• Since they are attached to the outside of an engine compartment, they can be replaced relatively easily or checked for damage.

  • The timing belts are self-lubricating and therefore do not require any lubrication maintenance.

  • Due to the nature of the material, a much narrower wrap angle is possible. This means that the gears can be significantly smaller than with a timing chain.

  • Timing belts are also financially profitable, if only because of the cheaper material compared to metallic timing chains. And the chain tensioners, which are mostly subject to oil pressure and which can be costly in some cases, are also superfluous when using toothed belts.

  • During the service life of a toothed belt, there is almost no elongation of the toothed belt. This enables very precise control and handling of the belts.

Different tensioner positions M: belt assembly, A1: beginning of the working area, N: nominal position, A2: end of the working area - picture: LUK

Possible causes of failure in the toothed belt drive

However, modern, highly developed engines work with higher temperatures and also higher speeds. In order to save space in the engine compartment, the diameters of the disks are chosen to be smaller. All of this creates tougher operating conditions, which increases the stress on the belt and its components. Improper assembly, cheap replacement belts, the ingress of water, oil or foreign bodies or exceeding the replacement interval can reduce the service life of the timing belt, as LUK knows.

  • Belt tension too high or too low

  • Dirt particles in the belt drive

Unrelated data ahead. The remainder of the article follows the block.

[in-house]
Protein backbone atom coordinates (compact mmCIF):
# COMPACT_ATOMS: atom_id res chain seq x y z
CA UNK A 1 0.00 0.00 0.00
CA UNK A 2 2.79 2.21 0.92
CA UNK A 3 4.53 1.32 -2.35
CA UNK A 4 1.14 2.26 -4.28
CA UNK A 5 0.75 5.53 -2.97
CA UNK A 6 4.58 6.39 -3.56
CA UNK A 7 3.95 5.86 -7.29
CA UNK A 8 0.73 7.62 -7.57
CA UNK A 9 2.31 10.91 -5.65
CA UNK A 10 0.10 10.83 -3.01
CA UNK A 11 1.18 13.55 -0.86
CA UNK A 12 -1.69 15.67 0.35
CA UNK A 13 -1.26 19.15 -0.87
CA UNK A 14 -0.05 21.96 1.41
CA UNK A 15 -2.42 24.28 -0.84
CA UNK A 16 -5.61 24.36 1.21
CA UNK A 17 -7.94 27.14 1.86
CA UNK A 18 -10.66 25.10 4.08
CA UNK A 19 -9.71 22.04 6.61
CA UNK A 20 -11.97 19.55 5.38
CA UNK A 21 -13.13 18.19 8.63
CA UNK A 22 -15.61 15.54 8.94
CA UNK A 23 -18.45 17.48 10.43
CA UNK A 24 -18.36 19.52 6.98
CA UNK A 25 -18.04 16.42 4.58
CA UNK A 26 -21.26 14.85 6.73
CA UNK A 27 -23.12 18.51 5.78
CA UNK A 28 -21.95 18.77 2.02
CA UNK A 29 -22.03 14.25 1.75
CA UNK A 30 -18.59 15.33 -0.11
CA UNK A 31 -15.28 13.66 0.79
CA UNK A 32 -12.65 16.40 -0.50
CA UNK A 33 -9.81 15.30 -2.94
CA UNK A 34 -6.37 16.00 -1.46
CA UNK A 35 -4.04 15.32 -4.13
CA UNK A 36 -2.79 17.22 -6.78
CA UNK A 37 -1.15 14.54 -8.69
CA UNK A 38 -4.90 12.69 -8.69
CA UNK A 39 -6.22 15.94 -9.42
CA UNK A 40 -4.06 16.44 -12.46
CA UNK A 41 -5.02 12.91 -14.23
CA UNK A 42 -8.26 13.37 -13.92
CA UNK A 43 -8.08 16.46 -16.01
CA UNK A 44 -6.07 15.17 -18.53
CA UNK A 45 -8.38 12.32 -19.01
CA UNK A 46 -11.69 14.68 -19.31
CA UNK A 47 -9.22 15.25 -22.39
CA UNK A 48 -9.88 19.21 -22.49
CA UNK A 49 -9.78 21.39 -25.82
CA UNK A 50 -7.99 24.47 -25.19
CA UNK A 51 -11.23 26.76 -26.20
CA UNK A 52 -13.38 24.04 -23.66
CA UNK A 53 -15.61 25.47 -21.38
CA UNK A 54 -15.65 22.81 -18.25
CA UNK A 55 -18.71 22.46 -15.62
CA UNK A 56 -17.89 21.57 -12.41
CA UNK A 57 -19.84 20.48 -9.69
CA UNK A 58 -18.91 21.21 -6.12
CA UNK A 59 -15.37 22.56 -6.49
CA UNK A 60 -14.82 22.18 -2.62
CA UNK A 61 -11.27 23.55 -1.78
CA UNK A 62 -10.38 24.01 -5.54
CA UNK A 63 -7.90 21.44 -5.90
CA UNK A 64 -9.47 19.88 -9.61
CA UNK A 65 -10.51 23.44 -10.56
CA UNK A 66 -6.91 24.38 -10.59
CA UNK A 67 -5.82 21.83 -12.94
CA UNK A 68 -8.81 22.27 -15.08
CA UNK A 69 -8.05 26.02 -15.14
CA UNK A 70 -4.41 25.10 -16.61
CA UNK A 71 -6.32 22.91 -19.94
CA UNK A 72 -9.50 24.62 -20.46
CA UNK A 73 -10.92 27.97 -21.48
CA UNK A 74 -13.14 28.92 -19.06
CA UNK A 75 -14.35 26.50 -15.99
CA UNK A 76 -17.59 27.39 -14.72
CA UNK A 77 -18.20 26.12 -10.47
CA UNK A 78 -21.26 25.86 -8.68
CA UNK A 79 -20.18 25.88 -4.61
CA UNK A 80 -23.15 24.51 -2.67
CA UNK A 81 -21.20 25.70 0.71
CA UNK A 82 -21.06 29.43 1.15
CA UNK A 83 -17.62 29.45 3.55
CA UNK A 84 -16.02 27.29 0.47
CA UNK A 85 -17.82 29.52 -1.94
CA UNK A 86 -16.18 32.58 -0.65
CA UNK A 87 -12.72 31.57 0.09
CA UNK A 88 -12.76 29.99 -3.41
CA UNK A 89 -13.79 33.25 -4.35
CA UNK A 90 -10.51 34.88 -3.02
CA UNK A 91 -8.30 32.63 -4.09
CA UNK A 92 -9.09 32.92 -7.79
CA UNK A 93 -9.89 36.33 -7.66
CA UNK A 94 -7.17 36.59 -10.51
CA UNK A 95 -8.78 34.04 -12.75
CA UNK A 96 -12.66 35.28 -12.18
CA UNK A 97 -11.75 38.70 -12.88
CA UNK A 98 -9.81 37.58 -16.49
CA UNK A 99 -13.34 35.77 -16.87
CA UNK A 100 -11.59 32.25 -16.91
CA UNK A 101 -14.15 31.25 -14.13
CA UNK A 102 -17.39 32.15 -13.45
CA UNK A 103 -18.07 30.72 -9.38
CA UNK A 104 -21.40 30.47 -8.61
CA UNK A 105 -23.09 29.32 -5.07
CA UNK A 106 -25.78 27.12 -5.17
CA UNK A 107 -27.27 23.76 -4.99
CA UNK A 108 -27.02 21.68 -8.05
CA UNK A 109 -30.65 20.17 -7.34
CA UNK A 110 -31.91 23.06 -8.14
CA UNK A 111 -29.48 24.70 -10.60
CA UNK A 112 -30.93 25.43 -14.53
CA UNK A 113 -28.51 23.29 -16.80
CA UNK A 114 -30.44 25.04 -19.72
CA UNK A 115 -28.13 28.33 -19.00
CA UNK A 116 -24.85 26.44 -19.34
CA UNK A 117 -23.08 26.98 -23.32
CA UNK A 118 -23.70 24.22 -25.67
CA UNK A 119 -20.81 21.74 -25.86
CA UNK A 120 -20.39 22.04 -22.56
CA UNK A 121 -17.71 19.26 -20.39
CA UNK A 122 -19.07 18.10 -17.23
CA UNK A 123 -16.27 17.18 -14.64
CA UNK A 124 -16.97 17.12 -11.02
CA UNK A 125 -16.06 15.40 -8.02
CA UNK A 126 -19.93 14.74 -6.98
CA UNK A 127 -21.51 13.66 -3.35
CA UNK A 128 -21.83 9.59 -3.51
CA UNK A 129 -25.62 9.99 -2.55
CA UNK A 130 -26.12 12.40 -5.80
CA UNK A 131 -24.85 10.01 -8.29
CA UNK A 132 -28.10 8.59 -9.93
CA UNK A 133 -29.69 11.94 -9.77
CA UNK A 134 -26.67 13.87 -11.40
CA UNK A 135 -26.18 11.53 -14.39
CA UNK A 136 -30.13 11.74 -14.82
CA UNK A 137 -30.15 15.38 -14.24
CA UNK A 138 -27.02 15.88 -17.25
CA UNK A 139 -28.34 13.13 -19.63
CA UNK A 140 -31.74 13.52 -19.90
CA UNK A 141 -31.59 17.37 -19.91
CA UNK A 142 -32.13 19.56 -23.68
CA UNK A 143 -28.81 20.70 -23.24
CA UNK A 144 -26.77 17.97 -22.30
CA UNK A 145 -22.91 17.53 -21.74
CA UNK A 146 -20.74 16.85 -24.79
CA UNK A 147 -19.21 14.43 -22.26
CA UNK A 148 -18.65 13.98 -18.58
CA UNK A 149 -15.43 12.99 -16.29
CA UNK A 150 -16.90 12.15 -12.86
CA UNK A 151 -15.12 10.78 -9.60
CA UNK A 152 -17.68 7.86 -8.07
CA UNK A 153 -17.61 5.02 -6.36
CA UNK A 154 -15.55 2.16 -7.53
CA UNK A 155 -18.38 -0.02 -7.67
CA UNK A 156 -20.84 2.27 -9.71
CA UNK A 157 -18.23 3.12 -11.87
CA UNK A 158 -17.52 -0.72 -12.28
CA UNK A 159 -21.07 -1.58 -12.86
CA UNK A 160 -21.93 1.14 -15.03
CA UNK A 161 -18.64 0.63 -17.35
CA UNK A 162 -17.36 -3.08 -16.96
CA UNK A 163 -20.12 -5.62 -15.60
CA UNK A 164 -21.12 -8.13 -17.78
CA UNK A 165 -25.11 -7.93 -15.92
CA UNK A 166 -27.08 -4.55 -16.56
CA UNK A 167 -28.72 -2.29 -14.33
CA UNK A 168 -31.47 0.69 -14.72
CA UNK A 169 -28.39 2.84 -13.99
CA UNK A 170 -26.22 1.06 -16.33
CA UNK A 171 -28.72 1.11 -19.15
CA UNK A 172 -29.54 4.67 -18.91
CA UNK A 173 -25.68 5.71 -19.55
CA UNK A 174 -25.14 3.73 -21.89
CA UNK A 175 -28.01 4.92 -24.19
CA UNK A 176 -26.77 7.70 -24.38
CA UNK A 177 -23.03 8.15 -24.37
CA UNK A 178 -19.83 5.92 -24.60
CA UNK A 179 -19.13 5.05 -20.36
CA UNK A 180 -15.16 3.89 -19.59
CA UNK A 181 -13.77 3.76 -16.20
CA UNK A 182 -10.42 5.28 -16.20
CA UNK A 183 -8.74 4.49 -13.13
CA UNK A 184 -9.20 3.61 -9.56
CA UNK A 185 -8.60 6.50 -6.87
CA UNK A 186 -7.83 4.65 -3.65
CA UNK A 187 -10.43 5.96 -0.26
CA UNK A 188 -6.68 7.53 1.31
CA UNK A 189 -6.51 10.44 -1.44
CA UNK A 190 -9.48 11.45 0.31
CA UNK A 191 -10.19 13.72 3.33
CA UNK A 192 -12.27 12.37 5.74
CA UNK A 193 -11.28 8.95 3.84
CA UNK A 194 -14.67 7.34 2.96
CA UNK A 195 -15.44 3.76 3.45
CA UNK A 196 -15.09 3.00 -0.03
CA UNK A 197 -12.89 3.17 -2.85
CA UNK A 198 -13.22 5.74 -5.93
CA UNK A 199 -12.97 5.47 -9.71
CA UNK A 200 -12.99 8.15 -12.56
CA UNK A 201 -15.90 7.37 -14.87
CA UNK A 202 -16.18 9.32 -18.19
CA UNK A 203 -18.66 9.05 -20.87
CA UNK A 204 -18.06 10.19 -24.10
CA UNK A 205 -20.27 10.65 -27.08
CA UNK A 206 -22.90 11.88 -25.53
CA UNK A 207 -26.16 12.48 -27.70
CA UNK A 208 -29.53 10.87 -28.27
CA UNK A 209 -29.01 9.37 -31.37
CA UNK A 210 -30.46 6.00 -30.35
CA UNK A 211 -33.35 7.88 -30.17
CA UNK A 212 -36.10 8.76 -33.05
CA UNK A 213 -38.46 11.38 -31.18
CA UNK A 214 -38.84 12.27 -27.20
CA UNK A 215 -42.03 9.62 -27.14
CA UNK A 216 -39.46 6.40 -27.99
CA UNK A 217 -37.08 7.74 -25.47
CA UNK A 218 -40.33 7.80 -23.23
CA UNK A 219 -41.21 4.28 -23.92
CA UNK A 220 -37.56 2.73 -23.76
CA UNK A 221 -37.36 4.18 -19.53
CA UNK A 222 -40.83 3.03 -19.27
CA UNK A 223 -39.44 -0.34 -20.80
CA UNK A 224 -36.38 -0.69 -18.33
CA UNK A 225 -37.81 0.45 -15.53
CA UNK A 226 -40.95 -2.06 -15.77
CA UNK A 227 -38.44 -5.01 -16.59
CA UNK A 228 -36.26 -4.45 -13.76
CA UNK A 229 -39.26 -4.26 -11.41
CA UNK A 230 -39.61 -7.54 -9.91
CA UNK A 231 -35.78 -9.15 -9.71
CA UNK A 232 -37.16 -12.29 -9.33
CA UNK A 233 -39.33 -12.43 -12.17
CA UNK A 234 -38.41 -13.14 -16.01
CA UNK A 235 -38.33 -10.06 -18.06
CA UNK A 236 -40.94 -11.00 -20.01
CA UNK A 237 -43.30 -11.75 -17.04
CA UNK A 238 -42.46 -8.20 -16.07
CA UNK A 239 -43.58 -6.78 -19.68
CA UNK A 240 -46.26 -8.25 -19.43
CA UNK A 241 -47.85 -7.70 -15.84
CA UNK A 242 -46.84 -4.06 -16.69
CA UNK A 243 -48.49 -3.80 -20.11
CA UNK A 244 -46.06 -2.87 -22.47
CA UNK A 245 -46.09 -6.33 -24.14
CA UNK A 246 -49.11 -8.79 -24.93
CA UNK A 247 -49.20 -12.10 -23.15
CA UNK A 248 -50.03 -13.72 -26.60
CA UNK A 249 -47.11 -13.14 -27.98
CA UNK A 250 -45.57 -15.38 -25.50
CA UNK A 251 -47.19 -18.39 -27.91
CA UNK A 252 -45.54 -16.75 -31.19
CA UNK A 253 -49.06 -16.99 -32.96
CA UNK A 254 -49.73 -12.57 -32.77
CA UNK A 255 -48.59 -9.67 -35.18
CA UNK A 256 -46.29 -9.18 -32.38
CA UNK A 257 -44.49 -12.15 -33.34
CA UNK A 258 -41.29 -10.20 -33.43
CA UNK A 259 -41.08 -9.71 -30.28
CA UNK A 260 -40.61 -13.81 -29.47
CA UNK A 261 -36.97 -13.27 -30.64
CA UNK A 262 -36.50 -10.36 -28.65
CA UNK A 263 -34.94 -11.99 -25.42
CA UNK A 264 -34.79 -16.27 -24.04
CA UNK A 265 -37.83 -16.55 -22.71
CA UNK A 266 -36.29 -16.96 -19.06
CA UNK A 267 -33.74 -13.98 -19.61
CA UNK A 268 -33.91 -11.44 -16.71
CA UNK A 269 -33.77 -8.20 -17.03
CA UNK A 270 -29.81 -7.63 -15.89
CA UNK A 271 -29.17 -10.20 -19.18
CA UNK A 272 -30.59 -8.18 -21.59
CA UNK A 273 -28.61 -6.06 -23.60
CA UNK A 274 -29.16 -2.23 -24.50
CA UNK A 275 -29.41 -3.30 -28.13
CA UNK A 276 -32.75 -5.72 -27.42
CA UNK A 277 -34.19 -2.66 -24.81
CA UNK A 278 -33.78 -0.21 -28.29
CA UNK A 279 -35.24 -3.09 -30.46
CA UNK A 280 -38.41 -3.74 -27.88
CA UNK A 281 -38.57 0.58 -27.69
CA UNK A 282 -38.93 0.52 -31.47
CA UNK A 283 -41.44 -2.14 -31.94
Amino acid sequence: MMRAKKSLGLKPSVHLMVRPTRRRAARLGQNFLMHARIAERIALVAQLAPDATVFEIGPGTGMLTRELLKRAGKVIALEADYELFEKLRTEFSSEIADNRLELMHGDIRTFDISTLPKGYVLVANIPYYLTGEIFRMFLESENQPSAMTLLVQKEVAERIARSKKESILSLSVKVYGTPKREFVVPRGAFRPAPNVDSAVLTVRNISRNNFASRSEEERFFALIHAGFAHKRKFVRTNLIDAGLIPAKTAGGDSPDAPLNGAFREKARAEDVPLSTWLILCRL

• Edge wear on the belt

  • Wear of the tooth flanks on the belt

  • Sealing squeaking due to the dry sealing lip of the bearing (service life exceeded!)

  • impermissible reduction in bearing clearance due to deformation of the inner ring on the bearing (incorrect tightening torque!)

  • The pulleys are damaged

  • Grease service life of the bearing exceeded

Worn edges and webs possibly due to excessive pre-tension - Image: LUK

Broken teeth due to presumably too low a preload - Image: LUK

Toothed belt replacement notes

Changing the timing belt belongs in the hands of a specialist who also has the right technical documentation and tools. If you still want to make the change yourself, you should definitely follow the following instructions from Gates:

  • Use only the correct belt

  • Never kink, twist or bend the timing belt over a radius that is too small, as this could damage the tension cords.

  • Always follow the workshop instructions

  • Use correct assembly tools.

  • do not install a used toothed belt

  • Always swap new deflection and tensioning pulleys with the belt

  • As a preventive measure, change the water pump at the same time (note: kfztech.de)

Toothed ribs must not be kinked, bent or twisted too much - Image: Gates

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Also read about the most common engine failures